Album of the week : Home Again - Michael Kiwanuka

Everything about Home Again suggests that it’s about forty years too late to the party. The sepia-toned album artwork looks like something that you might have found in your early 70s vinyl collection but the face on the cover belongs to Michael Kiwanuka, a 24 year old Londoner who was recently announced as the winner of BBC’s Sound of 2012 poll - a distinctly contemporary honour for a musician whose music has more ties to the past than it does the present

London born, of Ugandan parents, Michael began his musical career as a session guitarist for hip-hop artists Chipmonk and Bashy before establishing himself as a solo artist. In 2011 things started to take off for him. With the release of two EPs and supporting Adele at the iTunes Festival in London he quickly attracted interest and in January this year landed the BBC award

Kiwanuka’s vintage soul vocals nod towards the soulful jazz of early Van Morrison, the reflective folk of Nick Drake’s Bryter Layter with an added helping of Curtis Mayfield for good measure. Of course, too heavy a reliance on these themes could have reduced the album to little more than gimmickry but Kiwanuka’s exquisite voice, coupled with Paul Butler’s production, has yielded an album in which virtually every track is a standout

The brilliant Tell Me A Tale’, punctuated by pan-flutes and brass flourishes, is a melodramatic piece that could well translate into the sleeper hit of 2012. Kiwanuka echoes Marvin Gaye in the chorus of ‘Lord I need loving/Lord I need good good loving’, but somehow manages not to cheapen the approach of the pioneers

Title track, ‘Home Again’ is a laid back, effortless slice of acoustic soul, tapping into a sense of hope for safety and solitude while also feeling anxiety about both the present and the future. Hearing ‘I’m Getting Ready’ for the first time feels like discovering a classic 70s soul record you never knew existed – an anthem free from affectation or overproduction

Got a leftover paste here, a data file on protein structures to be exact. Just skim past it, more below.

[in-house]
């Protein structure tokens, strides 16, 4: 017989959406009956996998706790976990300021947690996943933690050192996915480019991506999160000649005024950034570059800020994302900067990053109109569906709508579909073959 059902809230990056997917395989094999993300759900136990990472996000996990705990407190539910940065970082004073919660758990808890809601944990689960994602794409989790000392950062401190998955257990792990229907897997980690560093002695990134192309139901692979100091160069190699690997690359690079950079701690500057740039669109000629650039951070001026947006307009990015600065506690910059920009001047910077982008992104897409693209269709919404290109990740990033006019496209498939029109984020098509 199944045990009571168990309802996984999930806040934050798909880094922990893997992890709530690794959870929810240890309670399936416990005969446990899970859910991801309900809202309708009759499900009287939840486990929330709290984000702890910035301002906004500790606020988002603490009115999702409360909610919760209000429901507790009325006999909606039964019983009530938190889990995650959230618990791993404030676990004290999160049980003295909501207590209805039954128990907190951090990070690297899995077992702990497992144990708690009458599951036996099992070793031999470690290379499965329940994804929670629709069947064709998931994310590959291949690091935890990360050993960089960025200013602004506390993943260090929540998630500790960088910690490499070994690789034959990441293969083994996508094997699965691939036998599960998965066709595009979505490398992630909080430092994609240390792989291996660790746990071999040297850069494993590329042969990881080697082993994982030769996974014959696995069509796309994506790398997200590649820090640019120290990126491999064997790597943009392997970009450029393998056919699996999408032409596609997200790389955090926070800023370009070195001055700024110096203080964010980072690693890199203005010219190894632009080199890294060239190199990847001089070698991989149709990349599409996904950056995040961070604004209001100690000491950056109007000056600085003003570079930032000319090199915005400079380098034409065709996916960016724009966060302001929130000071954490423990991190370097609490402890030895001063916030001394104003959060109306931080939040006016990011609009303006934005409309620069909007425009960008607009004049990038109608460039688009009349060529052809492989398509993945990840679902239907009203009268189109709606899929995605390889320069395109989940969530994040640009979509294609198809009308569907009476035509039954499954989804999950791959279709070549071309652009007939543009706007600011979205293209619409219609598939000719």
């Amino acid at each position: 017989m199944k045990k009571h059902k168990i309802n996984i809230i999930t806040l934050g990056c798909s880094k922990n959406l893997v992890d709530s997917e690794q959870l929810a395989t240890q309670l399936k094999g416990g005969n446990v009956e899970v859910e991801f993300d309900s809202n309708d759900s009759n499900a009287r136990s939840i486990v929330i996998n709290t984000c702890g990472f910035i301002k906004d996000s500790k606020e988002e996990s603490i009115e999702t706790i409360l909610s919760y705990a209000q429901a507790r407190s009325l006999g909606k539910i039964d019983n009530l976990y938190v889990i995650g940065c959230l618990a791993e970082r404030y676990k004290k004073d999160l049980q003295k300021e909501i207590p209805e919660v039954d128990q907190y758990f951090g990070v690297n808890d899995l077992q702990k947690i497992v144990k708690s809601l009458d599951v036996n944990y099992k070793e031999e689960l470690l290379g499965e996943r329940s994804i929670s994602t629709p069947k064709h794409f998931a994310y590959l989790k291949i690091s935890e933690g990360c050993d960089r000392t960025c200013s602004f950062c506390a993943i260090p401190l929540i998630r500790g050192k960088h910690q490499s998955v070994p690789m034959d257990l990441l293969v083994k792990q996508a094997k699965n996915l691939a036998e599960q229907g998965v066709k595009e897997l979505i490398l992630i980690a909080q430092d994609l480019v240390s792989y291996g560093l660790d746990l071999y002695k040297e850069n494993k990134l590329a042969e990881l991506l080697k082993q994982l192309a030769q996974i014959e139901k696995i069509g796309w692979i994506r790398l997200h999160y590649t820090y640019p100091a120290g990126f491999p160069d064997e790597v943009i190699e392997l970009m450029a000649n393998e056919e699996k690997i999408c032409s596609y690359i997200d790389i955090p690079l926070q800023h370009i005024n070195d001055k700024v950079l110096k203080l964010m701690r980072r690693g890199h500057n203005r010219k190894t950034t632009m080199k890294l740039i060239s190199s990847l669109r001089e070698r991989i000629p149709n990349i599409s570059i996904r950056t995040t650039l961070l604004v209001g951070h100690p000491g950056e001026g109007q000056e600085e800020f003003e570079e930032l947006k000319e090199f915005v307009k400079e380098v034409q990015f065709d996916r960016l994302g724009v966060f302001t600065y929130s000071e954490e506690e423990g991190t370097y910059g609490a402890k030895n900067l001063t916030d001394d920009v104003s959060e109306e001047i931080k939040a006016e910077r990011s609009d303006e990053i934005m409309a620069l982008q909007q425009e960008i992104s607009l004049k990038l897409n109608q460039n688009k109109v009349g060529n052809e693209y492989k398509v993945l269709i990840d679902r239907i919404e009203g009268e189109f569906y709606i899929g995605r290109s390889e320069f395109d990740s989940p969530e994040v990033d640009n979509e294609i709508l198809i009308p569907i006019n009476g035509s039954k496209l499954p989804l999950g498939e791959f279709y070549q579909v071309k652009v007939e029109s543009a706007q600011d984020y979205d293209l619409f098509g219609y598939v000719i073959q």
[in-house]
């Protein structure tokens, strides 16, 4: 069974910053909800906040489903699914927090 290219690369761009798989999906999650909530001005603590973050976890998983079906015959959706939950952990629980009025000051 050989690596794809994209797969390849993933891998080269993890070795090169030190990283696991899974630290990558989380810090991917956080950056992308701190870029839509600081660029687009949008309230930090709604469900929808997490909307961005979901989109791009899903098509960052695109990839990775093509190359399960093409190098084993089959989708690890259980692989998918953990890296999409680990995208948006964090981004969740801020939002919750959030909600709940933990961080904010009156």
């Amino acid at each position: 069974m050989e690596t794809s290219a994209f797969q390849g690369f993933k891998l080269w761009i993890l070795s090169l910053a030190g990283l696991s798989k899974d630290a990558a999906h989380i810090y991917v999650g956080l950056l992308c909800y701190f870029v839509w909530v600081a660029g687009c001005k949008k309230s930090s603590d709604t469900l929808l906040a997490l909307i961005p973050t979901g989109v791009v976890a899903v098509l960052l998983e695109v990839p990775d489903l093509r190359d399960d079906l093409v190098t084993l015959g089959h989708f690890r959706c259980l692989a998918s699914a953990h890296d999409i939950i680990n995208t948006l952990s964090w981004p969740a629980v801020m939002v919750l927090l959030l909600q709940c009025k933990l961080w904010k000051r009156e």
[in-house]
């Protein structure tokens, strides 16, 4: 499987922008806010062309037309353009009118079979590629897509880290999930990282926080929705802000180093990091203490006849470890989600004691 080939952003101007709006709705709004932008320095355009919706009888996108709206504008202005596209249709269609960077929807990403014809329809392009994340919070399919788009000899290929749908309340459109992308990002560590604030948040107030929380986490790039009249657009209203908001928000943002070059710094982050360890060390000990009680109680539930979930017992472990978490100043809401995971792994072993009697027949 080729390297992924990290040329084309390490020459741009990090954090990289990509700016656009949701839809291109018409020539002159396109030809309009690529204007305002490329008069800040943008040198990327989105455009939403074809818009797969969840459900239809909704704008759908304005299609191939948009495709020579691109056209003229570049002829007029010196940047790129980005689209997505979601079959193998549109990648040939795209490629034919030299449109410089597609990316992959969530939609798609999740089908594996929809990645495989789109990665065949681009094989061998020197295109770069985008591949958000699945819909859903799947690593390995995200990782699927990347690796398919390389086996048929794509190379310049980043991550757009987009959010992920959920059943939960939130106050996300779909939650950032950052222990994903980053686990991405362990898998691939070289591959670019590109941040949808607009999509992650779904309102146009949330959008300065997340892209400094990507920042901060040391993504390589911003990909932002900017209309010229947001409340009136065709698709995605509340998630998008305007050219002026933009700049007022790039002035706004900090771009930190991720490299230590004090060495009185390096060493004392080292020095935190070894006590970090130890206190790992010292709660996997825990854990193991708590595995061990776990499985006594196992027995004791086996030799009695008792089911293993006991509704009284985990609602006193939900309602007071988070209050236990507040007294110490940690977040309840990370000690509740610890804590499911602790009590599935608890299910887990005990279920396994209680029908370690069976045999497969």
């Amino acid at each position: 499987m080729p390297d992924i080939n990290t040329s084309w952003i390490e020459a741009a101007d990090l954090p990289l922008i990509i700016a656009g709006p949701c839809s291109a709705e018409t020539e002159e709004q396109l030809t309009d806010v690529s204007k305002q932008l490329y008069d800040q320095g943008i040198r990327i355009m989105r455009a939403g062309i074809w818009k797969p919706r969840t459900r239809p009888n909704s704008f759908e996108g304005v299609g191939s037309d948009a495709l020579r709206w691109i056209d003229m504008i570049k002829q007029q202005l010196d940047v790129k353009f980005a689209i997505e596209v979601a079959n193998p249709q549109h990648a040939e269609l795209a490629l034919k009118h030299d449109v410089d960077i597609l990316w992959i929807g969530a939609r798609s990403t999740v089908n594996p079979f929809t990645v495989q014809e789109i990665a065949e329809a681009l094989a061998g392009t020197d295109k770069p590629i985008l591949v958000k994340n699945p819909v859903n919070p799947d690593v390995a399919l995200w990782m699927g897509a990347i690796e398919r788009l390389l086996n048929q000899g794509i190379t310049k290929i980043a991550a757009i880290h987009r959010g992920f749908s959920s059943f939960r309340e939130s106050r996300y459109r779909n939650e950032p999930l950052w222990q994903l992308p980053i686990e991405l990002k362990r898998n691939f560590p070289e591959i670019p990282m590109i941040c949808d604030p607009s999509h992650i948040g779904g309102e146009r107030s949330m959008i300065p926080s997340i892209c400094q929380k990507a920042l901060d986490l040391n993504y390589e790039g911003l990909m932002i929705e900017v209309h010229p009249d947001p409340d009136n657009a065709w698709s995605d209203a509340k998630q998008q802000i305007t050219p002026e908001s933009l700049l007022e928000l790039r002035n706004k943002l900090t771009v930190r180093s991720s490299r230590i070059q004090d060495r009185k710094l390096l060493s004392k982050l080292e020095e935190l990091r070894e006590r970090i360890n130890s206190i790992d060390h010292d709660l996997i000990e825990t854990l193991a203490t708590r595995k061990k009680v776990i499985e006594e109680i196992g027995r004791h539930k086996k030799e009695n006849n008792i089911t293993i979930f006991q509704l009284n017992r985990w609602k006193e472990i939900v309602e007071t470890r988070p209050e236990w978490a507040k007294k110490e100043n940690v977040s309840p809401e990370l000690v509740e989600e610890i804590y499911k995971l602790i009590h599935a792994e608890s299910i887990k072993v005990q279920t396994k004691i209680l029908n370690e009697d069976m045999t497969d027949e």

The haunting ‘Any Day Will Do Fine’ sees Kiwanuka echo the more subdued moments of Nina Simone as he emotes ‘Your time will afford you/My custom be paid/They’ve never known/For I’ve never shown’. ‘Worry Walks Beside Me’ is the standout track. Spookily reminiscent of Grace-era Jeff Buckley, Kiwanuka shows himself to be at his best when tackling the slower and more melancholic tracks, the depth of his delivery carrying them perfectly and imbuing them with layers of emotion few other modern artists could pull off. The chorus of ‘What will it take to believe I can run?/What will it take, when will I be done?/I’ve been trying’ is the album’s best moment and shows an artist at the peak of his powers despite being at the very beginning of his career

‘I’ll Get Along’ and ‘Bones’ are others which benefit from superb arrangements, with the surrounding musicians providing a pep to the mix from which Kiwanuka is able to display his talents

The beauty of these tracks comes from the combination of Kiwanuka’s silken, rich delivery and the honest, log cabin production style – evoking the warm brown hues of the record’s cover – that could make any listener feel as though they are sitting beside an open fire in winter listening to a master storyteller weave his magic. Clearly elements of Kiwanuka’s sound are indebted to classic soul and R&B artists of bygone days, but the overall combination is something exciting and wholly his own

Kiwanuka’s debut album is a wonderful collection of exquisitely arranged and performed soulful grooves. It’s interesting to note that an album which identifies so solidly with a period of soul 40 plus years ago has signposted Kiwanuka as being one to keep a close watch on in the future. A wonderful achievement

Believe the hype

Buy it here 

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April 06, 2012

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